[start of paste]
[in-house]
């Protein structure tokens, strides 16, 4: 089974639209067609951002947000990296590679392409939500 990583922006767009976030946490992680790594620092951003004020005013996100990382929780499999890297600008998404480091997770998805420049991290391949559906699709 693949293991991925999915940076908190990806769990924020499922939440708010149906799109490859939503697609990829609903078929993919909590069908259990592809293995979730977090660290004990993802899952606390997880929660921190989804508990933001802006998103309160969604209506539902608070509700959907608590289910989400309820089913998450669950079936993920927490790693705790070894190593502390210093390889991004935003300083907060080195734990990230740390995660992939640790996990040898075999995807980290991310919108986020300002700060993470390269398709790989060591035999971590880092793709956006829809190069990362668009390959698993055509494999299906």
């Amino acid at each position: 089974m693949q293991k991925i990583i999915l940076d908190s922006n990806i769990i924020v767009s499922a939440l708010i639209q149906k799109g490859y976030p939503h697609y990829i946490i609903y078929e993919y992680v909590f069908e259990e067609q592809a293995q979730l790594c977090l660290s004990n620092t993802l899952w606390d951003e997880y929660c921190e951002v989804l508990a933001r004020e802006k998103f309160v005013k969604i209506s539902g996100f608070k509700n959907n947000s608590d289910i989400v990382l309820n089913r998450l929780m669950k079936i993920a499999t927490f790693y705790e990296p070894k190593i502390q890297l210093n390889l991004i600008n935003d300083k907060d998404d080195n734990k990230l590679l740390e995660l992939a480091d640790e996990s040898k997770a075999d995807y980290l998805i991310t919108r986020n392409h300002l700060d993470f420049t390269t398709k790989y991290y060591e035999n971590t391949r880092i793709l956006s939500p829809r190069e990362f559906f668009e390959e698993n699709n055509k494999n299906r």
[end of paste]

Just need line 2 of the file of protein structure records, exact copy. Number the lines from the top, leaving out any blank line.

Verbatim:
């Protein structure tokens, strides 16, 4: 089974639209067609951002947000990296590679392409939500 990583922006767009976030946490992680790594620092951003004020005013996100990382929780499999890297600008998404480091997770998805420049991290391949559906699709 693949293991991925999915940076908190990806769990924020499922939440708010149906799109490859939503697609990829609903078929993919909590069908259990592809293995979730977090660290004990993802899952606390997880929660921190989804508990933001802006998103309160969604209506539902608070509700959907608590289910989400309820089913998450669950079936993920927490790693705790070894190593502390210093390889991004935003300083907060080195734990990230740390995660992939640790996990040898075999995807980290991310919108986020300002700060993470390269398709790989060591035999971590880092793709956006829809190069990362668009390959698993055509494999299906």